Manchester United did the double over Liverpool while Chelsea won at Anfield, where Arsenal drew before handing out that 4-1 beating at Emirates Stadium.
So the league season has been mixed – but the FA Cup offers a salvation of sorts, though a vote on this website after the Blackburn win saw 55% of those taking part suggest finishing in the top four was more important than Wembley glory on 30 May. The FA Cup will now be the symbol of Liverpool’s season.
Win at Wembley on captain Steven Gerrard’s 35th birthday and in what would be his final game for the club, then Rodgers can justifiably point to tangible success and signs of progress. End the season empty-handed and outside the top four and it will be viewed as a serious disappointment.
‘A learning season for Liverpool and Rodgers’ Even in victory at Ewood Park, there was no escaping the name that is providing an increasingly farcical backdrop to Liverpool’s season: Mario Balotelli.
The Italian, after ruling himself out of the Arsenal defeat with what Rodgers described as “a slight knock on the knee”, was then too ill to play at Blackburn.
There was a resigned tone in Rodgers’ voice, perhaps at being asked about this £16m failed gamble yet again, but also at Balotelli’s latest no-show.
Has he given up on Balotelli? Has Balotelli given up on Liverpool? Balotelli is an example of the challenges Rodgers has had to face this season, from the moment he had to reshape his squad following the sale of Suarez, the injuries to main striker Daniel Sturridge, the announced departure of iconic captain Gerrard and the contract impasse with England star Raheem Sterling, so graphically illustrated in his exclusive BBC Sport interview.
Balotelli, quite simply, is a punt that backfired. Rodgers perhaps banked on Balotelli realising he was drinking at the last-chance saloon – instead he has not even troubled the bar staff.
He will have to go. Gerrard’s departure was always going to be a delicate business to handle but Rodgers has done it well, showing the Liverpool legend due respect while occasionally keeping him out of a team that has demonstrated, on its good days, that life can go on without him.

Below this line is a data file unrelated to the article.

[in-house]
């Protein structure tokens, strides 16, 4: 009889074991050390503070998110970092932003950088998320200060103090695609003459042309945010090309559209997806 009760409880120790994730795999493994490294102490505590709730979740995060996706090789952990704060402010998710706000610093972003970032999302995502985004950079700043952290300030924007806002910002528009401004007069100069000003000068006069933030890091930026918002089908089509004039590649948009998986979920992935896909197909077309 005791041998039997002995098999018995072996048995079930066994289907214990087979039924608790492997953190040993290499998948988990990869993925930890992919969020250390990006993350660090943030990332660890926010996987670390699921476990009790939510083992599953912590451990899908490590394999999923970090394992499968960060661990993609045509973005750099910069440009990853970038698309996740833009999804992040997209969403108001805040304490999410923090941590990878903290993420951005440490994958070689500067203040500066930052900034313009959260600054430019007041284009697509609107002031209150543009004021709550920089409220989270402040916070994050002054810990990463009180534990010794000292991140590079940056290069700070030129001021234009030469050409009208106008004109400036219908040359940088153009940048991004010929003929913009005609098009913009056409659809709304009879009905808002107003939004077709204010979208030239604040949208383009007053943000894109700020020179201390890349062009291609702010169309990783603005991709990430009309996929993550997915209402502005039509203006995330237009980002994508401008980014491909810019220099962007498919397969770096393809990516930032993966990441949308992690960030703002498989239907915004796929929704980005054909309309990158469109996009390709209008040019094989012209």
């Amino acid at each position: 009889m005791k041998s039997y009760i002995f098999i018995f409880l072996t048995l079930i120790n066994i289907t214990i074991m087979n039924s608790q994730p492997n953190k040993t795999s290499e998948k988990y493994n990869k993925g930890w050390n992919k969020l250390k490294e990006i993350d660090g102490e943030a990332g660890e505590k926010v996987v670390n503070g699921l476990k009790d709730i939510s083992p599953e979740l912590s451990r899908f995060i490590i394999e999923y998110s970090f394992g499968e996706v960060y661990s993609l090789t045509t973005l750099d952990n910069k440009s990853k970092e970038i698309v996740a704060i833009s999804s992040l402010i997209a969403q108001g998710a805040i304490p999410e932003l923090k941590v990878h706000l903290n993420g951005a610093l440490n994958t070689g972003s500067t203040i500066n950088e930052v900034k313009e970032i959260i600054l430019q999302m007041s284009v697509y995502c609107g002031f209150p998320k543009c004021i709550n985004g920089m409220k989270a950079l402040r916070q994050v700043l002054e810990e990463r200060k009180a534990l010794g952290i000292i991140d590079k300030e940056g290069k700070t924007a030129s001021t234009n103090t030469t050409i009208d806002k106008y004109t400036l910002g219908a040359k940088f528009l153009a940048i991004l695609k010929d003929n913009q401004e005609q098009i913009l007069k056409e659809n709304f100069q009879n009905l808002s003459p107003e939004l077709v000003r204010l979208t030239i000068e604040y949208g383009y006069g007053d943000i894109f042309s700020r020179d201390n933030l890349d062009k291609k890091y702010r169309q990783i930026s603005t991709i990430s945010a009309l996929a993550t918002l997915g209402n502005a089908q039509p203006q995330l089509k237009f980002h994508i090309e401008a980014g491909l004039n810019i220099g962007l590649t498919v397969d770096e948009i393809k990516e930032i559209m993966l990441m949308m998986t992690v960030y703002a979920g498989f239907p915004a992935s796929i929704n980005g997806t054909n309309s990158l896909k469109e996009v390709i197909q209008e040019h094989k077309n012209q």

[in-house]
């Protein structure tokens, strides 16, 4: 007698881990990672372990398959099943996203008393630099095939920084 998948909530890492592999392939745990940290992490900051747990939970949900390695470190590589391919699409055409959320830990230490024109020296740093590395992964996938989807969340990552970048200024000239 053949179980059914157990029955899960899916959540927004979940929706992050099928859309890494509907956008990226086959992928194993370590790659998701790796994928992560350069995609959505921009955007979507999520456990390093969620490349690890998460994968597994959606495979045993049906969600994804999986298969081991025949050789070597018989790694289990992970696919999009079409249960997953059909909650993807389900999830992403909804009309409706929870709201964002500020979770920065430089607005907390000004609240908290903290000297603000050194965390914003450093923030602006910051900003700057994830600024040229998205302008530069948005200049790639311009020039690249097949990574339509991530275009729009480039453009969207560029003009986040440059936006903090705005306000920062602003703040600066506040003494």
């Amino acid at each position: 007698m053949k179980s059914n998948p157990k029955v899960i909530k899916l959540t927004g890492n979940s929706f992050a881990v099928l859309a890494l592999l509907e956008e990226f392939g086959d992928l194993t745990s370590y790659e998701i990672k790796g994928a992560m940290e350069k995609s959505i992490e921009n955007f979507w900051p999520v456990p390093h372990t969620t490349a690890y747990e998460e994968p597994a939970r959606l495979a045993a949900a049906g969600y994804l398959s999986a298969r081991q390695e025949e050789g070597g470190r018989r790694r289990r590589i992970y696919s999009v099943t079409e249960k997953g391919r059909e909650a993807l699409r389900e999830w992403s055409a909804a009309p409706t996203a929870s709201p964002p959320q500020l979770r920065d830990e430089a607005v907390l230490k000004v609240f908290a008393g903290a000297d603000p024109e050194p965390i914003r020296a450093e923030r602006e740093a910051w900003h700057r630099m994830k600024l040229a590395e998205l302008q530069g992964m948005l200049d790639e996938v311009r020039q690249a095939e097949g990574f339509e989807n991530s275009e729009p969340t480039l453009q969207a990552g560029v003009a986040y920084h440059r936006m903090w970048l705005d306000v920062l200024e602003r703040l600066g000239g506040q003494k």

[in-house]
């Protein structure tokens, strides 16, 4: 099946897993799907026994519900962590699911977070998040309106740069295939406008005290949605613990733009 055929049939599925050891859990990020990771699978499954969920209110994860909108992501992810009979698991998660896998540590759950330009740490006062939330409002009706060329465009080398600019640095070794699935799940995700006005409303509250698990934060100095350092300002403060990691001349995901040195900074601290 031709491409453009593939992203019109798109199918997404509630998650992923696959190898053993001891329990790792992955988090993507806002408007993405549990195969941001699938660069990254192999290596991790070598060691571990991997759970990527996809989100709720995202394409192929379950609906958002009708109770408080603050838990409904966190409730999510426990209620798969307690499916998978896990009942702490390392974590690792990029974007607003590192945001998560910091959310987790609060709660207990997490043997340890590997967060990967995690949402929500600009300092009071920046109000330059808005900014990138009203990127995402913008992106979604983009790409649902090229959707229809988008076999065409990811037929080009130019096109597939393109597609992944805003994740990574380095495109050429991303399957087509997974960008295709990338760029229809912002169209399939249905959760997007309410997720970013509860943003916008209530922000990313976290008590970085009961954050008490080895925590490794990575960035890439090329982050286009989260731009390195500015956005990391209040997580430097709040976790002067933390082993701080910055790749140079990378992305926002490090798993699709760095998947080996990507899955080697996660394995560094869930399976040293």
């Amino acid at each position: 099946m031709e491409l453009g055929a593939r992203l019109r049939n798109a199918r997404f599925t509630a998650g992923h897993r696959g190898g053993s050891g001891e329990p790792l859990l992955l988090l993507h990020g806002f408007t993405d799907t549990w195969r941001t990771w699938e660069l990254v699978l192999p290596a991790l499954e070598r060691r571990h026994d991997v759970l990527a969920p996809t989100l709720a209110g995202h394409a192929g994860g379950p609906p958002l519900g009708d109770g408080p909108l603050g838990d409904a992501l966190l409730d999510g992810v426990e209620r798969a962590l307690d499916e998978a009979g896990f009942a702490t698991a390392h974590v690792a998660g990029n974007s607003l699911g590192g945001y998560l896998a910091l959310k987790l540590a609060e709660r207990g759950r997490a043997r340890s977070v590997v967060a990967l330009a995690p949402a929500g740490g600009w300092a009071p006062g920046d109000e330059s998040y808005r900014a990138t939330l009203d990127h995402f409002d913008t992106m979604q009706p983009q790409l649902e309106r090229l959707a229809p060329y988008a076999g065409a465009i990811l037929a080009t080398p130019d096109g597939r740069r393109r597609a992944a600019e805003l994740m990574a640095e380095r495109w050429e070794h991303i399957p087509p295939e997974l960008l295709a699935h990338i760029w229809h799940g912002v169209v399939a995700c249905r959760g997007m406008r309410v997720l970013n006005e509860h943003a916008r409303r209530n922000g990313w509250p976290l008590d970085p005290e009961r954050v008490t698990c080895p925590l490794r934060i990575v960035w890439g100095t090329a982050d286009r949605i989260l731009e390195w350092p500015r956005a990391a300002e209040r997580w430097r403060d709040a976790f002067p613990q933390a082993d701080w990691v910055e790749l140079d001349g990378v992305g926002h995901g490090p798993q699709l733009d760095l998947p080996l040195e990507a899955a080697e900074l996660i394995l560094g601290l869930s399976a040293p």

Rodgers also deserves credit for turning Liverpool’s fortunes around after a poor start, changing the team’s shape to incorporate a back three and going on an unbeaten three-month league run that brought a top-four spot back into focus.
It was sound management and a skilful manoeuvring of resources. It also demonstrated that he may have picked a gem when signing £10m Emre Can from Bayer Leverkusen, the German slotting into central defence but a future midfield player of real power and stature.
Other signings have produced mixed results. Dejan Lovren has looked anything but a £20m centre-half while £25m midfielder Adam Lallana – another buy from Southampton – has had moments of promise interrupted by injury. Lazar Markovic, at £20m from Benfica, has rarely excelled.
It has been a learning season for both Liverpool and Rodgers – and an FA Cup win would be regarded as a price worth paying for any moments of pain. What next for Liverpool? Back to that pursuit of the top four – and things might look a lot rosier if they can beat Newcastle United at Anfield next Monday and Manchester United have beaten Manchester City at Old Trafford the day before.
This would mean a gap of only four points to fourth and fresh momentum in the Premier League, although the task is still a tough one. That is why the win at Blackburn was so vital. How Liverpool fare in the FA Cup will frame how their season, and that of Rodgers, is judged.